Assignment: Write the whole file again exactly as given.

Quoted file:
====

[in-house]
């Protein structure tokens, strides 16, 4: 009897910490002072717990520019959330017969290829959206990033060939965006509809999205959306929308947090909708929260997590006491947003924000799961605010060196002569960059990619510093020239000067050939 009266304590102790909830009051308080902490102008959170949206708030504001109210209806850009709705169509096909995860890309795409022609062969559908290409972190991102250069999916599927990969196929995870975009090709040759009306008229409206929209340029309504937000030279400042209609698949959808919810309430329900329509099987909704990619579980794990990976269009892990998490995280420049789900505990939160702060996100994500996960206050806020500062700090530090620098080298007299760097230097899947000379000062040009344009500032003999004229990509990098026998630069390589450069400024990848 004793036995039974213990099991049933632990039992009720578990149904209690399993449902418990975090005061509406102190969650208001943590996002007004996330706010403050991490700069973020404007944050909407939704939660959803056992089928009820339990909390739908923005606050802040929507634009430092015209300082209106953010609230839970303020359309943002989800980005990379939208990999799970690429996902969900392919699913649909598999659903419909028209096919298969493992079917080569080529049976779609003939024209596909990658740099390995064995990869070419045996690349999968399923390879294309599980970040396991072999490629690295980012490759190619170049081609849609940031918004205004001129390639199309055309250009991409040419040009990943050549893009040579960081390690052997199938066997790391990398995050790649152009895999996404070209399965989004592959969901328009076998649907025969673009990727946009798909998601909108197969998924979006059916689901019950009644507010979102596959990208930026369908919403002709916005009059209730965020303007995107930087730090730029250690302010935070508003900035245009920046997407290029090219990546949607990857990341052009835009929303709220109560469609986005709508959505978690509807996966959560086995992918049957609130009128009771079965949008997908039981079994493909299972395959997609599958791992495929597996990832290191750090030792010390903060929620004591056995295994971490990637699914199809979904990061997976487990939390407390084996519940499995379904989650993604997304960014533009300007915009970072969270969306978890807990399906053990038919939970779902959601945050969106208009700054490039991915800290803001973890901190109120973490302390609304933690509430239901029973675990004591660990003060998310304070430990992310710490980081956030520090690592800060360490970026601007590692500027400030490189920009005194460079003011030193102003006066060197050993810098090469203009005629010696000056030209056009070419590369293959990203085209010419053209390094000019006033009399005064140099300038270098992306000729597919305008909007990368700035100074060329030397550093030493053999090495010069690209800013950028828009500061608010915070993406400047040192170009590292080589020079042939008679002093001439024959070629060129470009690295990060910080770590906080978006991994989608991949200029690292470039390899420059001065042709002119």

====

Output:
[in-house]
């Protein structure tokens, strides 16, 4: 009897910490002072717990520019959330017969290829959206990033060939965006509809999205959306929308947090909708929260997590006491947003924000799961605010060196002569960059990619510093020239000067050939 009266304590102790909830009051308080902490102008959170949206708030504001109210209806850009709705169509096909995860890309795409022609062969559908290409972190991102250069999916599927990969196929995870975009090709040759009306008229409206929209340029309504937000030279400042209609698949959808919810309430329900329509099987909704990619579980794990990976269009892990998490995280420049789900505990939160702060996100994500996960206050806020500062700090530090620098080298007299760097230097899947000379000062040009344009500032003999004229990509990098026998630069390589450069400024990848 004793036995039974213990099991049933632990039992009720578990149904209690399993449902418990975090005061509406102190969650208001943590996002007004996330706010403050991490700069973020404007944050909407939704939660959803056992089928009820339990909390739908923005606050802040929507634009430092015209300082209106953010609230839970303020359309943002989800980005990379939208990999799970690429996902969900392919699913649909598999659903419909028209096919298969493992079917080569080529049976779609003939024209596909990658740099390995064995990869070419045996690349999968399923390879294309599980970040396991072999490629690295980012490759190619170049081609849609940031918004205004001129390639199309055309250009991409040419040009990943050549893009040579960081390690052997199938066997790391990398995050790649152009895999996404070209399965989004592959969901328009076998649907025969673009990727946009798909998601909108197969998924979006059916689901019950009644507010979102596959990208930026369908919403002709916005009059209730965020303007995107930087730090730029250690302010935070508003900035245009920046997407290029090219990546949607990857990341052009835009929303709220109560469609986005709508959505978690509807996966959560086995992918049957609130009128009771079965949008997908039981079994493909299972395959997609599958791992495929597996990832290191750090030792010390903060929620004591056995295994971490990637699914199809979904990061997976487990939390407390084996519940499995379904989650993604997304960014533009300007915009970072969270969306978890807990399906053990038919939970779902959601945050969106208009700054490039991915800290803001973890901190109120973490302390609304933690509430239901029973675990004591660990003060998310304070430990992310710490980081956030520090690592800060360490970026601007590692500027400030490189920009005194460079003011030193102003006066060197050993810098090469203009005629010696000056030209056009070419590369293959990203085209010419053209390094000019006033009399005064140099300038270098992306000729597919305008909007990368700035100074060329030397550093030493053999090495010069690209800013950028828009500061608010915070993406400047040192170009590292080589020079042939008679002093001439024959070629060129470009690295990060910080770590906080978006991994989608991949200029690292470039390899420059001065042709002119």